Razel is originally from Ilocos Norte, a small agricultural province on the Northwestern part of Luzón, the largest of the three groups of islands forming the Philippine Archipelago. She is the second amongst a humble peasant family of six siblings. When she was very young, she left doll play aside to start using the hoe, and during vacation periods she worked as a maid to pay for her school supplies. Upon graduating from high school, she moved to Manila, where she registered to work as a domestic helper in Singapore. This is how, almost thirteen years ago, she became part of the labor force exported by a country whose minimum wage averages one hundred fifty dollars a month, where twenty-eight percent of its population is under the extreme poverty line and where one out of every ten Philippines works abroad, hence contributing to the nation ten percent of the gross domestic product from foreign remittances.
The Singaporean law forbids these women to work in occupations different from domestic help. Many of them are nurses, teachers or hold technical degrees in different areas. The law also forbids them from bringing along their families, also from living in a home different from their employer’s home, from getting married or getting pregnant. If the latter were to occur, they shall abandon the country to have their child abroad or resort to abortion, which is a legal practice in Singapore. Despite these, it is worth for them as with the money they earn, they can pay for their children’s education, provide for their home, build a home or save for a less harsh future.
We realized Razel had learnt Spanish one day when my husband was telling a joke and she roared with laughter. Her desire of interacting in our native language and her particular interest in each word we said lead her to learn the language in a short time, hence leaving speechless our fellow Colombians when she would ask them: “would you like a coffee?” Likewise, she memorized to perfection our favorite meal recipes thus flaunting in each gathering where there were plenty of flattery for whom had made mouth-watering arepas, empanadas or the delicious bandeja paisa. My visitors were always welcomed by Razel with great joy and kindness and they still remember her; and for the family, that considered her as another member, there was no bigger worry when we left Singapore than thinking what would be of us without her and what would be of her without us.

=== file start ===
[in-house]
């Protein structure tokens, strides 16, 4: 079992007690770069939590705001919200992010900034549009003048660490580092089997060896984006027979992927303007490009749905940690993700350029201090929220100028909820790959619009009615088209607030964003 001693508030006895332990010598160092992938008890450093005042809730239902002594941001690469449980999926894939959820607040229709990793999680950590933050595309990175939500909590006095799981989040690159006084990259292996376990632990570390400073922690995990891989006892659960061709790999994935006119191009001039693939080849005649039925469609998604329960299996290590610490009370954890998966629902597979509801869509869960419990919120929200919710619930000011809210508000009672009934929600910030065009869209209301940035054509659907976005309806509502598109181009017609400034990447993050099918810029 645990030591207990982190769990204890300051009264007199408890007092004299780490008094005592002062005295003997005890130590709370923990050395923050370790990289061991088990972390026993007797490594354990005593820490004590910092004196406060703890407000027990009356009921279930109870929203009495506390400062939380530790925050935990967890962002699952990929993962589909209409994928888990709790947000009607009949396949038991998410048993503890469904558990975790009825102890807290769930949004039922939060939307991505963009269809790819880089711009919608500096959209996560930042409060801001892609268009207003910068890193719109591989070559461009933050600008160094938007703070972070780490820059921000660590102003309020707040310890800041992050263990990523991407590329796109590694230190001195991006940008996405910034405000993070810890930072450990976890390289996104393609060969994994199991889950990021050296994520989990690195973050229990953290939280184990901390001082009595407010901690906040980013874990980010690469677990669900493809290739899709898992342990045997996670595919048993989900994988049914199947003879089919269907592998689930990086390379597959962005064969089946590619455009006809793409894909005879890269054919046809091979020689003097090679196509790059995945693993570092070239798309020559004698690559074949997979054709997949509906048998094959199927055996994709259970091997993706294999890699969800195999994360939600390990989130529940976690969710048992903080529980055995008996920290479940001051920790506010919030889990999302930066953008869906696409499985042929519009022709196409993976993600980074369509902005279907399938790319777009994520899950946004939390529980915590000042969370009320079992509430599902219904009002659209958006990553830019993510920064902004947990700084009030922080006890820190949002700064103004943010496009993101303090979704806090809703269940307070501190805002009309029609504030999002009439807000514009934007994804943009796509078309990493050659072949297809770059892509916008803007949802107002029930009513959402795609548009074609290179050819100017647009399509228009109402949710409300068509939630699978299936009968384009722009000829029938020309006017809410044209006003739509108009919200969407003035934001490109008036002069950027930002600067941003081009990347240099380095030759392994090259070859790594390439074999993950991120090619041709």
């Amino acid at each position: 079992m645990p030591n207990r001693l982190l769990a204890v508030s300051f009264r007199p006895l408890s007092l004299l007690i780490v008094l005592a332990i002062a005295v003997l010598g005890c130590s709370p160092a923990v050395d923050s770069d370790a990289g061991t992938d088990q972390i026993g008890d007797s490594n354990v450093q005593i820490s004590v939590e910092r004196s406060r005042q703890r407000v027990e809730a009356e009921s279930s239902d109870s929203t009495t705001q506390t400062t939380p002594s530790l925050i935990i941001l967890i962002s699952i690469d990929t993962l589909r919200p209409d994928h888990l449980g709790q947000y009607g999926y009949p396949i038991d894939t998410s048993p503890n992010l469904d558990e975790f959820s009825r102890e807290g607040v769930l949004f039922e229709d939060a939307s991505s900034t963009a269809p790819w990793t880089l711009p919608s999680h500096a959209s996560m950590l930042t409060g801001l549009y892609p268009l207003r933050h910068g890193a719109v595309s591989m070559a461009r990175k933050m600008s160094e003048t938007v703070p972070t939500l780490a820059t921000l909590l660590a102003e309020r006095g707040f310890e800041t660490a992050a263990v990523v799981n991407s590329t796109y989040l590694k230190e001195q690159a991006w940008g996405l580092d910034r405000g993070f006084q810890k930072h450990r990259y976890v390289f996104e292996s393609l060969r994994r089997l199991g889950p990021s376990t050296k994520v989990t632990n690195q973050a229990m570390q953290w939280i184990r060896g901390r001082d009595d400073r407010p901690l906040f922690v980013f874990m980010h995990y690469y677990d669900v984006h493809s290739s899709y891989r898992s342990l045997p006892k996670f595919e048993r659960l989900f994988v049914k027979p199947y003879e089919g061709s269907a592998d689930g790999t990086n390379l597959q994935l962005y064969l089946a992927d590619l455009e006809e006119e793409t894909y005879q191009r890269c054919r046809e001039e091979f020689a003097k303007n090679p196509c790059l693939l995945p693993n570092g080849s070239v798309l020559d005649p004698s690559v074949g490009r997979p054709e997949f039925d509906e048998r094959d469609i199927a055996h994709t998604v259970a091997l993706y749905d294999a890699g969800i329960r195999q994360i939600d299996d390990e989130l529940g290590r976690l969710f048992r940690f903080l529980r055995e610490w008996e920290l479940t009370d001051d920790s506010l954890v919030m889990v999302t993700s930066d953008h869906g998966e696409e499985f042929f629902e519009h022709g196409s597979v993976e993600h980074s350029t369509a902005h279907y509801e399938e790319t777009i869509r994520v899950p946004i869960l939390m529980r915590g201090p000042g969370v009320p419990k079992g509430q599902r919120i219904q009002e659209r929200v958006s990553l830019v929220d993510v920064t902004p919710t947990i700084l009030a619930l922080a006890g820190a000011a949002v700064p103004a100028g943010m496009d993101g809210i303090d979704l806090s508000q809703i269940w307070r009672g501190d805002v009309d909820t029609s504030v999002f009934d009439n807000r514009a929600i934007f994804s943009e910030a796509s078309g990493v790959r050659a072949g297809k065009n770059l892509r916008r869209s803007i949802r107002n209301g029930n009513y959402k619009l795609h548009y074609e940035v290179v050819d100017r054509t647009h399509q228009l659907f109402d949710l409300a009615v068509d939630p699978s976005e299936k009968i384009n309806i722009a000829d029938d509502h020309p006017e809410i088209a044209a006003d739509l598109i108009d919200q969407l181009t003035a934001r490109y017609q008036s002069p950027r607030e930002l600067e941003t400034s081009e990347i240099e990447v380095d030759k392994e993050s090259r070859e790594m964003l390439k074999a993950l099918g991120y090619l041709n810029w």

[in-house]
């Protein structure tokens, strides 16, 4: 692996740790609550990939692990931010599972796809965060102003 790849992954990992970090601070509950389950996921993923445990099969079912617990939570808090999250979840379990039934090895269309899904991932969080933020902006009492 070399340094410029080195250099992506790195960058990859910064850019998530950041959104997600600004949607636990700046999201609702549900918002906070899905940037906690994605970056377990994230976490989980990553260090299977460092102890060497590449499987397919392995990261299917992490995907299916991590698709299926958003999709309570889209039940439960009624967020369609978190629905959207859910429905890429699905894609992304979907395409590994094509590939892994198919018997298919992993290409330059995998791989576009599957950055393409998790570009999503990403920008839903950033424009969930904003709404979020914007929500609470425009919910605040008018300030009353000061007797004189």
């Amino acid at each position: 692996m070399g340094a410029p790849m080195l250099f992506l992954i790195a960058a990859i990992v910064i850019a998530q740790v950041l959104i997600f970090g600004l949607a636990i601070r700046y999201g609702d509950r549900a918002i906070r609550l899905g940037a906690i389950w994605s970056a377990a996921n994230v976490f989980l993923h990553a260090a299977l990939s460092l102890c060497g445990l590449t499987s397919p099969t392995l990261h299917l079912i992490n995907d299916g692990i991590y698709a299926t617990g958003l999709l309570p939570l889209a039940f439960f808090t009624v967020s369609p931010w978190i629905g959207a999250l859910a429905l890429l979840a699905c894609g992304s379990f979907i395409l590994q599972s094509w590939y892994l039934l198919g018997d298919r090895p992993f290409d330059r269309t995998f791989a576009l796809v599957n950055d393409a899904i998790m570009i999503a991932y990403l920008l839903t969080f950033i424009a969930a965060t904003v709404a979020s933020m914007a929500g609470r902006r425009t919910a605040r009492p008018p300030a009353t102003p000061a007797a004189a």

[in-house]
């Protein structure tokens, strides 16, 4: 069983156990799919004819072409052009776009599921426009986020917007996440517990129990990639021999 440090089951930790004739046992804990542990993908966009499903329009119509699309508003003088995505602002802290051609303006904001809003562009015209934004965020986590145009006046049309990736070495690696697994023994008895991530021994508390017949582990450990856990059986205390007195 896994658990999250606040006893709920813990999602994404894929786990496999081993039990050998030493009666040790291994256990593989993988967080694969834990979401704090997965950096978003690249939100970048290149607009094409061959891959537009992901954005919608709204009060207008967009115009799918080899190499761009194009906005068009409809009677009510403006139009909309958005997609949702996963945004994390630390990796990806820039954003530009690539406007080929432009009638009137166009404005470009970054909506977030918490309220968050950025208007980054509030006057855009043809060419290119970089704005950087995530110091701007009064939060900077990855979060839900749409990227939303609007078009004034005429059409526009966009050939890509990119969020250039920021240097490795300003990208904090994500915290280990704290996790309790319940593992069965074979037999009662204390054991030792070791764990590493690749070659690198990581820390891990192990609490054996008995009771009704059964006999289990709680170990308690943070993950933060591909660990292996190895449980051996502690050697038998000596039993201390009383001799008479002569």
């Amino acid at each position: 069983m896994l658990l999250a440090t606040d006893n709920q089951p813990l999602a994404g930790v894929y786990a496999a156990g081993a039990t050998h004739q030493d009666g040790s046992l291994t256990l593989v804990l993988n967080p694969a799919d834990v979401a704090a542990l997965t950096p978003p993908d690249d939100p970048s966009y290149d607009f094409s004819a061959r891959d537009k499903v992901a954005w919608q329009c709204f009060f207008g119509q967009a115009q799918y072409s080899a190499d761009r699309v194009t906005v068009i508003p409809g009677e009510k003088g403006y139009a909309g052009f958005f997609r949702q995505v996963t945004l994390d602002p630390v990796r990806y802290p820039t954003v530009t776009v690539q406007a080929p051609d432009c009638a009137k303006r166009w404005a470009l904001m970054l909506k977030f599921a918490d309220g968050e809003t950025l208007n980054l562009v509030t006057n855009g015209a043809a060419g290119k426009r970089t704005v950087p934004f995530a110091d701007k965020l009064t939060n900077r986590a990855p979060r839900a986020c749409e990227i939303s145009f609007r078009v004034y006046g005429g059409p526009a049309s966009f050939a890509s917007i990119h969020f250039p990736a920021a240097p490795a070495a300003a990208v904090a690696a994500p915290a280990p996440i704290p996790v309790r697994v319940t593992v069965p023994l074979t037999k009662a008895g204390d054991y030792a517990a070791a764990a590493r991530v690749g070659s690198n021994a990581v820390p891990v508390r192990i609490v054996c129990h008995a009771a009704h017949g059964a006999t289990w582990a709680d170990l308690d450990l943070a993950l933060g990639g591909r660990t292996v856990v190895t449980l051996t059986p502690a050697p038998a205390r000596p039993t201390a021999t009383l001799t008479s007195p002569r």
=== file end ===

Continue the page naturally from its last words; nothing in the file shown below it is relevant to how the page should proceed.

Although she dreamt of becoming a doctor, the fact that she paid the higher education for three of her siblings and is still providing for her parents, relieve her from any frustration. Instead, she longs to return to her home country one day, build her own family and have her own bakery business with sweet creations. And precisely sweetness is something she overflows. It is impossible to forget her warm hugs, or the flowers she would bring me for Valentine’s Day, or the posters and colorful balloons she would use to decorate our home to welcome us after a long trip, or the gifts and kisses she would use to inundate my children on each special occasion, or the typical food she would bring for my husband from the Philippines, or the moving Christmas cards she would prepare for us. She, who had to abandon her family to go and take care of a different one, did not win the beauty contest, but all the special care, the cuddles, the warm dedication, and the great affection that she professed made her cling to our soul and we proclaimed her our queen, a queen without crown and scepter but with a heart filled with treasures. 🌸